He also said to his disciples, "There was a certain rich man who had a manager. An accusation was made to him that this man was wasting his possessions. He called him, and said to him, 'What is this that I hear about you? Give an accounting of your management, for you can no longer be manager.'
"The manager said within himself, 'What will I do, seeing that my lord is taking away the management position from me? I don't have strength to dig. I am ashamed to beg. I know what I will do, so that when I am removed from management, they may receive me into their houses.' Calling each one of his lord's debtors to him, he said to the first, 'How much do you owe to my lord?' He said, 'A hundred batos of oil.' He said to him, 'Take your bill, and sit down quickly and write fifty.' Then he said to another, 'How much do you owe?' He said, 'A hundred cors of wheat.' He said to him, 'Take your bill, and write eighty.'
"His lord commended the dishonest manager because he had done wisely, for the children of this world are, in their own generation, wiser than the children of the light. I tell you, make for yourselves friends by means of unrighteous mammon, so that when you fail, they may receive you into the eternal tents. He who is faithful in a very little is faithful also in much. He who is dishonest in a very little is also dishonest in much. If therefore you have not been faithful in the unrighteous mammon, who will commit to your trust the true riches? If you have not been faithful in that which is another's, who will give you that which is your own? No servant can serve two masters, for either he will hate the one, and love the other; or else he will hold to one, and despise the other. You aren't able to serve God and mammon."
– Luke 16:1-13, World English BibleIn light of my recent job, and my renewed interest in public policy, I feel pulled to this passage:
He who is faithful in a very little is faithful also in much. He who is dishonest in a very little is also dishonest in much. If therefore you have not been faithful in the unrighteous mammon, who will commit to your trust the true riches? If you have not been faithful in that which is another's, who will give you that which is your own? No servant can serve two masters, for either he will hate the one, and love the other; or else he will hold to one, and despise the other. You aren't able to serve God and mammon."People who run programs that give away other people's money tend to be very cavalier about how they spend that money. After all, it's not their money. They get paid to give it away. Why care how much bang the actual person paying the actual bills is getting for his buck?
And therein lies a problem with Christian "social justice" thought. There tends to be a naive assumption that just setting up government programs to "take care of the poor" fixes the problem and thus divests the Christian from responsibility for the poor.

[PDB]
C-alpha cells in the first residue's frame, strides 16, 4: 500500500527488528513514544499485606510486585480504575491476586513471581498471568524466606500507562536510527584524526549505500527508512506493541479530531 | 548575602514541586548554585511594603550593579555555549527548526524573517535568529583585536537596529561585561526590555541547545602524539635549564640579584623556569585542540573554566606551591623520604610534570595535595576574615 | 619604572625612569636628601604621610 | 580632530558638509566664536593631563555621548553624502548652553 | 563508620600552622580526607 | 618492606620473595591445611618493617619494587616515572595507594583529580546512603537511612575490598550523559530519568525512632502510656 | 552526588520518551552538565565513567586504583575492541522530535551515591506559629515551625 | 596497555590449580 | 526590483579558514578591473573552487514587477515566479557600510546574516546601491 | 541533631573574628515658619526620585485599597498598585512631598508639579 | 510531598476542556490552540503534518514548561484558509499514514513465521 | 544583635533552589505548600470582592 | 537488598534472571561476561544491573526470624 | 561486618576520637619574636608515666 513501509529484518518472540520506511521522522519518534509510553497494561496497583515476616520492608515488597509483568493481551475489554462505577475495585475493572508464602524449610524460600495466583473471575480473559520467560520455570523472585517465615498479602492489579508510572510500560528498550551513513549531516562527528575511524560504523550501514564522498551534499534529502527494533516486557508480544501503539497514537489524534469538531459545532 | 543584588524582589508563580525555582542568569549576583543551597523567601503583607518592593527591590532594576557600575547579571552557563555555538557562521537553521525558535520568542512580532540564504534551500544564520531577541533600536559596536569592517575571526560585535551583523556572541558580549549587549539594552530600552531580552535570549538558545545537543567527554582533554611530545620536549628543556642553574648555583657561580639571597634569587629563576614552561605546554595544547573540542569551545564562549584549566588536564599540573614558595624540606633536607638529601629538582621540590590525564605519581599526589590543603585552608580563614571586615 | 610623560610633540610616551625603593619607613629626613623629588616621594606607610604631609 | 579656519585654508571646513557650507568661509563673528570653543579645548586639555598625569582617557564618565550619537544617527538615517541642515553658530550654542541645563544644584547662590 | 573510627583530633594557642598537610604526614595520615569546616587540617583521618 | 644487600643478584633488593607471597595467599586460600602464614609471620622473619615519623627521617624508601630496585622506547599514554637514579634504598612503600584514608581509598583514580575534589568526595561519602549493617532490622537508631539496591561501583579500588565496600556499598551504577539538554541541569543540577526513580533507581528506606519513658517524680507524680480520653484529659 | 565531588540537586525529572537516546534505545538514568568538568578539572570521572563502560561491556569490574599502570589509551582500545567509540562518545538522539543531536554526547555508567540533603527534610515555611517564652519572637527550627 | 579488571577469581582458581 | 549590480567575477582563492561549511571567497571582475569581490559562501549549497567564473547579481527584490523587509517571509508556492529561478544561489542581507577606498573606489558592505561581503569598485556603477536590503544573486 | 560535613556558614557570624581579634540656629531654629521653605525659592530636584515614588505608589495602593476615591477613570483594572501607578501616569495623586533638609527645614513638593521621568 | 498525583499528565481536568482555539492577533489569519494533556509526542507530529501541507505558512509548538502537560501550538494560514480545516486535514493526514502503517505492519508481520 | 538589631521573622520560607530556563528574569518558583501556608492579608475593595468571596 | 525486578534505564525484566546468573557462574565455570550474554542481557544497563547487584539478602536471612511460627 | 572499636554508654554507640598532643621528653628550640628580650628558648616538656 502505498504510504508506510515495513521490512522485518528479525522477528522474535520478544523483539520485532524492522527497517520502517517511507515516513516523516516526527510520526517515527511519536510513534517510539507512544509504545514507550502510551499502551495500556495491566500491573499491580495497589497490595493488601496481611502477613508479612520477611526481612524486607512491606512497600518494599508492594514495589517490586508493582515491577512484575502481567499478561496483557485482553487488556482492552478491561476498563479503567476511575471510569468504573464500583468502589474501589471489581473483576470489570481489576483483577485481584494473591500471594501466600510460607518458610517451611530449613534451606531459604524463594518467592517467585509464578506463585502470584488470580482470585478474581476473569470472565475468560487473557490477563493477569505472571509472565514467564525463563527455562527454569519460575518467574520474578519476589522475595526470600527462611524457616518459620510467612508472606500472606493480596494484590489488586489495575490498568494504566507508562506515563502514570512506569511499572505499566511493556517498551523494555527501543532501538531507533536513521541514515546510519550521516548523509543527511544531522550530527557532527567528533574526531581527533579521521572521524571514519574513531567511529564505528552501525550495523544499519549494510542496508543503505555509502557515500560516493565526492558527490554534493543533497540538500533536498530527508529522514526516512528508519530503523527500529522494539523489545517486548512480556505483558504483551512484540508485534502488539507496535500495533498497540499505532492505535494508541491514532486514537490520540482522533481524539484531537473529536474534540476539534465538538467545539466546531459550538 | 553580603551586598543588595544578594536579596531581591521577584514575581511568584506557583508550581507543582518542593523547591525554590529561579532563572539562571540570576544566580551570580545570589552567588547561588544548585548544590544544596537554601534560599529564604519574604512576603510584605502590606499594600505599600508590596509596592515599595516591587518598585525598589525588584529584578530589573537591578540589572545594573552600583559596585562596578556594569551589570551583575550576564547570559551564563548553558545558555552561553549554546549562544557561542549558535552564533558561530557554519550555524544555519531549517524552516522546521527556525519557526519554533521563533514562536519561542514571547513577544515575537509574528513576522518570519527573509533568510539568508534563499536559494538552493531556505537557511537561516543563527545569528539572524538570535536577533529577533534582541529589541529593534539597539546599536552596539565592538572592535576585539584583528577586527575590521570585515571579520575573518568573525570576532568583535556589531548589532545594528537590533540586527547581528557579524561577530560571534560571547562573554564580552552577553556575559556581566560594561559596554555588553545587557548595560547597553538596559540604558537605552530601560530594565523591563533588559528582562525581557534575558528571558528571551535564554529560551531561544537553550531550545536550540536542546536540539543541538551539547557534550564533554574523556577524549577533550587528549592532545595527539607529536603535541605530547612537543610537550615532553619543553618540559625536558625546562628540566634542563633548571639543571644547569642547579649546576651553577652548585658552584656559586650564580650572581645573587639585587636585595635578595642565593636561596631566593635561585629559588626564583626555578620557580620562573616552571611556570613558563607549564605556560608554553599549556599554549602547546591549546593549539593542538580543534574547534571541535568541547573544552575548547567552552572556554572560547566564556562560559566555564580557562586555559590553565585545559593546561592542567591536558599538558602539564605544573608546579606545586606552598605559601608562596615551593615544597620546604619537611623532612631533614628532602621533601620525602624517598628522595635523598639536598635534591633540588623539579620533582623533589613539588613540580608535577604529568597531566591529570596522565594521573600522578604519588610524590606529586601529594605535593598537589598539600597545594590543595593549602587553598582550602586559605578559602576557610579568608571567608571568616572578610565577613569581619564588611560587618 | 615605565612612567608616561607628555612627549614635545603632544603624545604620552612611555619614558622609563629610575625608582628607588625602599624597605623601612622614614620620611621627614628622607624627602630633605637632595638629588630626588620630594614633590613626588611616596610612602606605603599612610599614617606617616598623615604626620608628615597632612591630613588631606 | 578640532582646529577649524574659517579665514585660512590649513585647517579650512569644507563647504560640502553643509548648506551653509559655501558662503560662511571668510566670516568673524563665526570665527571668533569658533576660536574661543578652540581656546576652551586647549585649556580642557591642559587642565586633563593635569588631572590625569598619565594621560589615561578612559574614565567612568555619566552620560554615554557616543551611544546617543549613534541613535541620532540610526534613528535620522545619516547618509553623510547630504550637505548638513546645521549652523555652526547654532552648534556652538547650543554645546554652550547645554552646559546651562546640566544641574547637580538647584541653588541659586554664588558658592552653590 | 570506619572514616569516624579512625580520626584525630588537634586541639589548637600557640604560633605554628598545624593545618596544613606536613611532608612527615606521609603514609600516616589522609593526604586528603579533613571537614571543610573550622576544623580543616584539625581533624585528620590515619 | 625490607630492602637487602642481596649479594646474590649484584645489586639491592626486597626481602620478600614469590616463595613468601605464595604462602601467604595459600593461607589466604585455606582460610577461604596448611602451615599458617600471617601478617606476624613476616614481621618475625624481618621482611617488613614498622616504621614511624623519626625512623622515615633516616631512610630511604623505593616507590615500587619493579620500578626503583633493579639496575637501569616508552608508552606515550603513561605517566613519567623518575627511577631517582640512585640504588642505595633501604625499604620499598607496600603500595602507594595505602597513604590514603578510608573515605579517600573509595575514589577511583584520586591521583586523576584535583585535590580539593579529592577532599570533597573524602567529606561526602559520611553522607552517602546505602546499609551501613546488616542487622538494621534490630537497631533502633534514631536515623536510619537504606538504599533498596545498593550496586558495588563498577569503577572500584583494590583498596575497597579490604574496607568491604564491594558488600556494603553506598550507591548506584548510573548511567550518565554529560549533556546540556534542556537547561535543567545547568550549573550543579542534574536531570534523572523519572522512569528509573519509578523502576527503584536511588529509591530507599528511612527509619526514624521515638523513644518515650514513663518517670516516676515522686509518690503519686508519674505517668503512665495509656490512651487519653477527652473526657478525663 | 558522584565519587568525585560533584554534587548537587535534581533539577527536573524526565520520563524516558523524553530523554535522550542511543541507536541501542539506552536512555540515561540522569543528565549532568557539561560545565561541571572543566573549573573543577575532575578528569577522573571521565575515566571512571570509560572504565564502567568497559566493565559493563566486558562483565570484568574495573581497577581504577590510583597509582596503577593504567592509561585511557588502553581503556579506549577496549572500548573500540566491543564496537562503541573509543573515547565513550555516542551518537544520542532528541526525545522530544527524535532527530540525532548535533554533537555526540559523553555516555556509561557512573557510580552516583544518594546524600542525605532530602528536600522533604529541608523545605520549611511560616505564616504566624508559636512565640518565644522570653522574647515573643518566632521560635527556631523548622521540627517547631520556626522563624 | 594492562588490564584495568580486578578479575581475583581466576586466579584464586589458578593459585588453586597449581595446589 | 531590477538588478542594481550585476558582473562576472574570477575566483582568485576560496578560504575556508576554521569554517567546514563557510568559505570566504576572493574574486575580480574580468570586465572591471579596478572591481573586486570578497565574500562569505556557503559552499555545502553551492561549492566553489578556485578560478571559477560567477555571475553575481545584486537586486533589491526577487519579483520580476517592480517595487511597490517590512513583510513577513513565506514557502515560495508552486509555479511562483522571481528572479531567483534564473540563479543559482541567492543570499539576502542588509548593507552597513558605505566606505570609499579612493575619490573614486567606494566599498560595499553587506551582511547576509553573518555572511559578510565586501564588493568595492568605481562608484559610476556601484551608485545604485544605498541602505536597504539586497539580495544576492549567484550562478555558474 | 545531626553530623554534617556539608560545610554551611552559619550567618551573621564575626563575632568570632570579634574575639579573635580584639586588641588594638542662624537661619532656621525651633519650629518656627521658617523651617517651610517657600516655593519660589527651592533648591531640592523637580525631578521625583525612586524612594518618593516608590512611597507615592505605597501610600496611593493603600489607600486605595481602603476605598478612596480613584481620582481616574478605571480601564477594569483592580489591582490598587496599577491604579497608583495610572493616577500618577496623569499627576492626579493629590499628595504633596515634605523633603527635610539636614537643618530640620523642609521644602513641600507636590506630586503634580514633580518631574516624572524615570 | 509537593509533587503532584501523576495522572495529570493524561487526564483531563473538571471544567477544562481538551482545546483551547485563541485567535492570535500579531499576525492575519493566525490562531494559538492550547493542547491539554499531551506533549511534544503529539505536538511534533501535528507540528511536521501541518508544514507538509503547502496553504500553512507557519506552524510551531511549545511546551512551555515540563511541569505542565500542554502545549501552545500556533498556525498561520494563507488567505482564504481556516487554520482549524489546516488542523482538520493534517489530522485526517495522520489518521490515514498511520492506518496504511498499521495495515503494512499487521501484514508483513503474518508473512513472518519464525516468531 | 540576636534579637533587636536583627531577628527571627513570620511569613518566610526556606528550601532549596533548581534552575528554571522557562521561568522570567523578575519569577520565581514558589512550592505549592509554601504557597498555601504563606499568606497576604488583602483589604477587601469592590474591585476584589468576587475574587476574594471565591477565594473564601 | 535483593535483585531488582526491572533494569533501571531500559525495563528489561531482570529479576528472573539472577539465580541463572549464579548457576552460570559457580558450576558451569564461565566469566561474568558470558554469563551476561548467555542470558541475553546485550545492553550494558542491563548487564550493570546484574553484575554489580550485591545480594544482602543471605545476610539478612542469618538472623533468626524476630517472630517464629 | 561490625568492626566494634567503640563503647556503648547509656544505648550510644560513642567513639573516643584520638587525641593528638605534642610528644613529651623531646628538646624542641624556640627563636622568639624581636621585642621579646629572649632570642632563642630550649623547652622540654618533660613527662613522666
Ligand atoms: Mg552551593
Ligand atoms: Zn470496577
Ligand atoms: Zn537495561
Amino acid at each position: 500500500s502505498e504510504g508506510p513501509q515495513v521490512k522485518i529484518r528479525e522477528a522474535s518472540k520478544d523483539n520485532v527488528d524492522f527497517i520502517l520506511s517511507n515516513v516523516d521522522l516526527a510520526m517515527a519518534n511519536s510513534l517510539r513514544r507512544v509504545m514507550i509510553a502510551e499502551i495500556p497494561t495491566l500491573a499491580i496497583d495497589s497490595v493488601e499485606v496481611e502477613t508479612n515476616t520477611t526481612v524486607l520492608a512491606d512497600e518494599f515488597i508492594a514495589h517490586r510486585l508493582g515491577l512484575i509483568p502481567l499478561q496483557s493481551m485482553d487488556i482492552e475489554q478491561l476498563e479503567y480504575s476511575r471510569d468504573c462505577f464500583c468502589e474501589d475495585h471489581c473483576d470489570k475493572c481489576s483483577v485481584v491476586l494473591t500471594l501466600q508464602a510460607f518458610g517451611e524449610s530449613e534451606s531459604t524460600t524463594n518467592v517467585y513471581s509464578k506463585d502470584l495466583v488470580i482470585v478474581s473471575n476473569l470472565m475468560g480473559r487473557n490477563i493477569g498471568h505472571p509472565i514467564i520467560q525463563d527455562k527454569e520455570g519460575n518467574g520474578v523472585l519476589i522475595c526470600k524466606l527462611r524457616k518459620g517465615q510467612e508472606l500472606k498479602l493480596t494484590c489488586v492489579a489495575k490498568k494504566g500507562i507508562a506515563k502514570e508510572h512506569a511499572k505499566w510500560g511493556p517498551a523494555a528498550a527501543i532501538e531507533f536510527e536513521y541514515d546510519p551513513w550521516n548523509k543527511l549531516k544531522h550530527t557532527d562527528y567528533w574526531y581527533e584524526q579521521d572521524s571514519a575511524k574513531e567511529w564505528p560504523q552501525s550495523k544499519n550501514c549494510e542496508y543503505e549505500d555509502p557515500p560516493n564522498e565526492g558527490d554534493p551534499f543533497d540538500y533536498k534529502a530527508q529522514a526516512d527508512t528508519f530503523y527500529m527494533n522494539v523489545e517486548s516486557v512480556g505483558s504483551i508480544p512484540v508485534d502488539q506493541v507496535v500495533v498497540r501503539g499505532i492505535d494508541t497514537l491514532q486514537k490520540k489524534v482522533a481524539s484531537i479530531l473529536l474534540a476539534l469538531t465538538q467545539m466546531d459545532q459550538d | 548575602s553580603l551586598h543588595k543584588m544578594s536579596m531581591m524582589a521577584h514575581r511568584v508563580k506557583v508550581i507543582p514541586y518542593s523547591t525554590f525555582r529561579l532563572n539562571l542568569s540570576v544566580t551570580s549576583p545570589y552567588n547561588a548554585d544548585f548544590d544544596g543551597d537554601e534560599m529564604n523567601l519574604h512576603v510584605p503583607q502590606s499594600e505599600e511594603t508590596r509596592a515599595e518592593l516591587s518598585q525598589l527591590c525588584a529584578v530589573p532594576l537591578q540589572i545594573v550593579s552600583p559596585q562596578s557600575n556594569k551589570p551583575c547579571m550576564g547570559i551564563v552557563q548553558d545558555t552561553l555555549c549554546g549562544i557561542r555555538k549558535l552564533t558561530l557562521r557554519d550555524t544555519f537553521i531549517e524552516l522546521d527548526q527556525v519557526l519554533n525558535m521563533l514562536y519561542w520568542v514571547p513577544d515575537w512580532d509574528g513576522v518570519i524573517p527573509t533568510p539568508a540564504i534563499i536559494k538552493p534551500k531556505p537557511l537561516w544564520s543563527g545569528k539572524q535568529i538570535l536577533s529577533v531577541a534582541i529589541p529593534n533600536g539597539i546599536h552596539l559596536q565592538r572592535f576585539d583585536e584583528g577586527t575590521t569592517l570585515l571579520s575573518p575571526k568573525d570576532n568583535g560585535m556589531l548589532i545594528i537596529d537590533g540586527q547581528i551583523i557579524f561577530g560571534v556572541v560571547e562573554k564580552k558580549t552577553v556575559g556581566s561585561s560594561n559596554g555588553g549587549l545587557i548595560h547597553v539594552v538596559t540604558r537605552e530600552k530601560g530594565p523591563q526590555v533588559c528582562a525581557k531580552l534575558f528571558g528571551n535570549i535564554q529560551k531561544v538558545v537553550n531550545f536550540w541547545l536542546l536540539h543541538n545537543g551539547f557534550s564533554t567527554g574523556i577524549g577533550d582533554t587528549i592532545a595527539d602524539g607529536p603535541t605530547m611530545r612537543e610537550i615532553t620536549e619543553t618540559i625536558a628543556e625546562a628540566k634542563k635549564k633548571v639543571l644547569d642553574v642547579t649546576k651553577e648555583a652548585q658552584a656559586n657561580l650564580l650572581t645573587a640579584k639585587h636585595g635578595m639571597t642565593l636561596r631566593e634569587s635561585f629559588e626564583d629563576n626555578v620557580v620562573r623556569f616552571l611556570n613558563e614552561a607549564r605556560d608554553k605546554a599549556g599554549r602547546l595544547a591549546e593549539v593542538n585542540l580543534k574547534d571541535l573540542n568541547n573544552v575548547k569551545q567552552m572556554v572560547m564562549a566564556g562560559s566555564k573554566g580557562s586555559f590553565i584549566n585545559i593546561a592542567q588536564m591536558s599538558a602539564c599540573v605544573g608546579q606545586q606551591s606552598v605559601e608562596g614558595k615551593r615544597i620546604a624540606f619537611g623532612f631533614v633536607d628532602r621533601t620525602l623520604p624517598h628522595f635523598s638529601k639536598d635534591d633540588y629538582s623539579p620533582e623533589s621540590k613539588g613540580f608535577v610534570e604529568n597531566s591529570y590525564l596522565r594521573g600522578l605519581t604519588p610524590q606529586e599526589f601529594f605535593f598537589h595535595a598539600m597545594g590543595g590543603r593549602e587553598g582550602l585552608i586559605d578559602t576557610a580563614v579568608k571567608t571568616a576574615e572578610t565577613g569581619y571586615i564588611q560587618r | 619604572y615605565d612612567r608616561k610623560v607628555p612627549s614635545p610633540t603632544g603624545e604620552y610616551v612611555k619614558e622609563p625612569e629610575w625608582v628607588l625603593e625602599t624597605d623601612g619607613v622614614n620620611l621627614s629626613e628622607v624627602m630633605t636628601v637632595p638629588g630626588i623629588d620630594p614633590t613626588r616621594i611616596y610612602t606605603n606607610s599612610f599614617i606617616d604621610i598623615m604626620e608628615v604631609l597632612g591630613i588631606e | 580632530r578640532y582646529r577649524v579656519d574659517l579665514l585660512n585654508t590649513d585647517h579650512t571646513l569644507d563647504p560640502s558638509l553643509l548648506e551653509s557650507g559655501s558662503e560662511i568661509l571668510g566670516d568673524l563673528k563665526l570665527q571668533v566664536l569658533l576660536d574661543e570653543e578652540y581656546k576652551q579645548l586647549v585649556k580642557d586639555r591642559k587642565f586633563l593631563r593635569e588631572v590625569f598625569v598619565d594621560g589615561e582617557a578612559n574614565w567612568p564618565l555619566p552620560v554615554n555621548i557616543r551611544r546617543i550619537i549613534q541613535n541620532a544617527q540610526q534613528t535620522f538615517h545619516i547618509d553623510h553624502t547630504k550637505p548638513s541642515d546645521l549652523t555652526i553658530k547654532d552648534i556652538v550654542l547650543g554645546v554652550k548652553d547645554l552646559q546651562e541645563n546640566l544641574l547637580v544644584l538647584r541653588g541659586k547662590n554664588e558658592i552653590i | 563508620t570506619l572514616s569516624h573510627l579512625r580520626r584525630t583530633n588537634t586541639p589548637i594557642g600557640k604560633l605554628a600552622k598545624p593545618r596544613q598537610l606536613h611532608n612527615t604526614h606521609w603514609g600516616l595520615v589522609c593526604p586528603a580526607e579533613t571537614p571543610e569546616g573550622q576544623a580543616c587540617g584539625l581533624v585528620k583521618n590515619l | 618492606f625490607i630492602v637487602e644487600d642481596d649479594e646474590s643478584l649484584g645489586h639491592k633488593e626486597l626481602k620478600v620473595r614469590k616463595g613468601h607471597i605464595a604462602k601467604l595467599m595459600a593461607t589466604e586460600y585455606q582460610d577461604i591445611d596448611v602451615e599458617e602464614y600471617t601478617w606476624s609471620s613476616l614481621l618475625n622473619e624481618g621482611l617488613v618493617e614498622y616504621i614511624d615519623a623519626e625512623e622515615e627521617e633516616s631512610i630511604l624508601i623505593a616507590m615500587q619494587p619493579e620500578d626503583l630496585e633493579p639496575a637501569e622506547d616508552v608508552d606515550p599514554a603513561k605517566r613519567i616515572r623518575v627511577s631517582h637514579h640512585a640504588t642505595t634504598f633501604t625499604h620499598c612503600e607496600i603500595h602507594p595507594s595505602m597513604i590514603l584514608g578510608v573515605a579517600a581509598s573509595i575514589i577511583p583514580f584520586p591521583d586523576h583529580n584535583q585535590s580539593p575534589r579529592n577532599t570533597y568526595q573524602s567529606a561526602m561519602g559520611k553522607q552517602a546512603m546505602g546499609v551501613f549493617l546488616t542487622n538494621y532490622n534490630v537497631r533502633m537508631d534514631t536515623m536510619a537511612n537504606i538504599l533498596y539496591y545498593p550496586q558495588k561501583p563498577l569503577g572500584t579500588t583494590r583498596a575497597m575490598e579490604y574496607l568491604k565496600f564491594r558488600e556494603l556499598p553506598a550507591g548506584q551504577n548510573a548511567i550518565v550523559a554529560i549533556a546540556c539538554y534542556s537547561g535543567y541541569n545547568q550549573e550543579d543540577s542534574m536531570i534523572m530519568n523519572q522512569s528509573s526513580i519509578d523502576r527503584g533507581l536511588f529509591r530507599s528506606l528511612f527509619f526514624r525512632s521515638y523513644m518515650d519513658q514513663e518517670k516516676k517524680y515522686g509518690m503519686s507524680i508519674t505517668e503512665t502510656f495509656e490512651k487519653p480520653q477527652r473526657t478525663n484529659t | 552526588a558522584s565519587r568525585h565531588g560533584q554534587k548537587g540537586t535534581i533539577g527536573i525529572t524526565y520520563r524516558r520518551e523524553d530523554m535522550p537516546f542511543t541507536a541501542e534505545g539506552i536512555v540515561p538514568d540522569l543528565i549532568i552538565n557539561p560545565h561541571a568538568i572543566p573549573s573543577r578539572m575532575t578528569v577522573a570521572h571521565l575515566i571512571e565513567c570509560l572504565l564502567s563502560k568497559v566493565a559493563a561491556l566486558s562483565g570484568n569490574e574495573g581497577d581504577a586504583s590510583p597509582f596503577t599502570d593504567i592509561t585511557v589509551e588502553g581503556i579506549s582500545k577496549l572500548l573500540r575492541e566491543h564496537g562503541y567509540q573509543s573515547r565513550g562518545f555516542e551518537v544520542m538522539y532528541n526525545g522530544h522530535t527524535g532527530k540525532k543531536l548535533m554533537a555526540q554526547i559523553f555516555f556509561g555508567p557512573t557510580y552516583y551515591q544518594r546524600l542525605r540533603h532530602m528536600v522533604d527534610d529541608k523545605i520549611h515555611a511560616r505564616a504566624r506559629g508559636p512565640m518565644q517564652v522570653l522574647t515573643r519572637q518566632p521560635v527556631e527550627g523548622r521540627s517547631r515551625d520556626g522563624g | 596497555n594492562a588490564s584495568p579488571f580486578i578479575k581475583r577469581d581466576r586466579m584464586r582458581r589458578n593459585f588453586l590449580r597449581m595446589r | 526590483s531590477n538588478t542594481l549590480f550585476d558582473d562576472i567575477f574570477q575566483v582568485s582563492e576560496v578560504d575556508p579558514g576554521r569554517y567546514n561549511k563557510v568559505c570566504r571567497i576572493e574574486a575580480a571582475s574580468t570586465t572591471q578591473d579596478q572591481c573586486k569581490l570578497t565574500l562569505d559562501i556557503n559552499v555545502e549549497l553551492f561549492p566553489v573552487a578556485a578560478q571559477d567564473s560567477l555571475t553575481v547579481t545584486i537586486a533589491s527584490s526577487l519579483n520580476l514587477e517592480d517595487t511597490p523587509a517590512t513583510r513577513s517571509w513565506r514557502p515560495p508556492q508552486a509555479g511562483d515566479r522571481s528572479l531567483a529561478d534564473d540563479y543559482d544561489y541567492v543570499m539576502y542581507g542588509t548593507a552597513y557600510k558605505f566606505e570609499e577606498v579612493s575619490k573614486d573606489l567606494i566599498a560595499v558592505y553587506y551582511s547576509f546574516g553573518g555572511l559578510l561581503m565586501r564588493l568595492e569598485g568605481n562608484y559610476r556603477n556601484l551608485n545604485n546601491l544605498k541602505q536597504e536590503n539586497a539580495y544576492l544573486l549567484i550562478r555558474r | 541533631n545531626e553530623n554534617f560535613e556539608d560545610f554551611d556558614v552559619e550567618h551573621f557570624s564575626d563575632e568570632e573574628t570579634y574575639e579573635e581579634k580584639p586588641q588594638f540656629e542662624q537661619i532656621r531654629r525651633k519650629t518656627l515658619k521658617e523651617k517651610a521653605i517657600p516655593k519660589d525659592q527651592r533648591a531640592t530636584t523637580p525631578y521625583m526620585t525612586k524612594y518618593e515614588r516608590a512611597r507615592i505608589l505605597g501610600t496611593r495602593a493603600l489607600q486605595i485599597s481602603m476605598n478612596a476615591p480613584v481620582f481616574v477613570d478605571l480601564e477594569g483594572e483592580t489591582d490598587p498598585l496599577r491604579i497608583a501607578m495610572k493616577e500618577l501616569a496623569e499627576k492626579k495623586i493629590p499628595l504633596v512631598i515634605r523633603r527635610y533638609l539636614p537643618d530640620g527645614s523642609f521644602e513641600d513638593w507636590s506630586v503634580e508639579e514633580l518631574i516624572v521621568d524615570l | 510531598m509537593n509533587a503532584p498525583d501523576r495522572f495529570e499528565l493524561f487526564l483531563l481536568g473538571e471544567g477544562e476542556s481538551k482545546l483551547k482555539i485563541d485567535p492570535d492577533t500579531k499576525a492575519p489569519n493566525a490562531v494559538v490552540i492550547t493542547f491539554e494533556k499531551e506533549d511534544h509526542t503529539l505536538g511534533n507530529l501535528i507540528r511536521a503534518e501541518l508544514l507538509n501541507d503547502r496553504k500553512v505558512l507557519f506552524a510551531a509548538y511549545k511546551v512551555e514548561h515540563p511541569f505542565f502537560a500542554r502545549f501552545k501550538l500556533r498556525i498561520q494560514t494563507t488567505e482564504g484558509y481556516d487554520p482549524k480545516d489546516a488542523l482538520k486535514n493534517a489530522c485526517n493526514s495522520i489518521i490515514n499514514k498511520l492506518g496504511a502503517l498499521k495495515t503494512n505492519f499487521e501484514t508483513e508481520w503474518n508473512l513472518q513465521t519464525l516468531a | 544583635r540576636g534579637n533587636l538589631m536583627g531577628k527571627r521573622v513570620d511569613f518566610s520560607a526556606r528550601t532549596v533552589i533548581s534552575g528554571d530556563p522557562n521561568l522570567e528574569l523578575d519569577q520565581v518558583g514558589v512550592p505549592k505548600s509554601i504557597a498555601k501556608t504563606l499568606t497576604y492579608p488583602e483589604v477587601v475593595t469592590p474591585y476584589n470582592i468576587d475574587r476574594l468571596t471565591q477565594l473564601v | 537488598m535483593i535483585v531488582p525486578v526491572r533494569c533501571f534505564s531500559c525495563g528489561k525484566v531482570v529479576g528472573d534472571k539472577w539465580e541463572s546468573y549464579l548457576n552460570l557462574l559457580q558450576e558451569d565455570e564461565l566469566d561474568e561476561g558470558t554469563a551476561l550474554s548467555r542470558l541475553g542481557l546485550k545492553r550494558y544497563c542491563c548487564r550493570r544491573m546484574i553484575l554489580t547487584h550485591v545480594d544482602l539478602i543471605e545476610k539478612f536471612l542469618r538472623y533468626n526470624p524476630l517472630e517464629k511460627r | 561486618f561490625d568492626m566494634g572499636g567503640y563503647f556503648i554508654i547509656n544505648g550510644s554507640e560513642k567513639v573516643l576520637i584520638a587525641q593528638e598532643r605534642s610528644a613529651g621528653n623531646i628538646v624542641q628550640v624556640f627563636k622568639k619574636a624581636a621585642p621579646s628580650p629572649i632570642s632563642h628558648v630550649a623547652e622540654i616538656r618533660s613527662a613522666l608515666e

But setting up a boondoggle that supports poverty pimps isn't wise stewardship of the money of the aggregate of taxpayers.
No reasonably intelligent human being would voluntarily give money to an entity as appallingly wasteful as the Federal government. But many Christians have no qualms about voting taxes away from "the rich" and trusting a massive, self-interested bureaucracy to take care of the poor with the "rich" people's money.
First off, from a global and historical standpoint, anybody in America is "the rich". Even the derelicts and bag ladies can readily get food and shelter from a combination of government programs, private charities, and begging. Nobody starves to death or freezes to death from lack of available resources; there has to be another factor, such as being infirm or being a child and having irresponsible caretakers.
So the typical voter is "the rich." Let's just get that out of the way.
Now, back to pissing away the money of those more financially well-off than ourselves. Is there any Scriptural justification for this whatsoever?
We can start with the 10th Commandment:
Exodus 20:17 "Thou shalt not covet thy neighbour's house, thou shalt not covet thy neighbour's wife, nor his manservant, nor his maidservant, nor his ox, nor his ass, nor any thing that [is] thy neighbour's."There doesn't seem to be an exception for coveting if you plan to give it to somebody else.
1 As Jesus looked up, he saw the rich putting their gifts into the temple treasury. 2 He also saw a poor widow put in two very small copper coins. 3 “Truly I tell you,” he said, “this poor widow has put in more than all the others. 4 All these people gave their gifts out of their wealth; but she out of her poverty put in all she had to live on.” - Luke 21:1-4Jesus doesn't lambaste the rich people for allowing the widow to put in all she had. He commends the widow for her faith and generosity, and dismisses the rich, who give out of their abundance. How much more would he downplay the generosity of those who give out of somebody else's abundance.
So there are multiple problems with Christian "social justice" -- the establishing of government programs to tend to the poor:
- There is little virtue in giving away a small portion of your own wealth.
- There is even less virtue in giving away large portions of other people's wealth.
- There is no virtue in poor stewardship of resources -- your own or other people's.
We need to give of our own resources, not other people's, and to give wisely.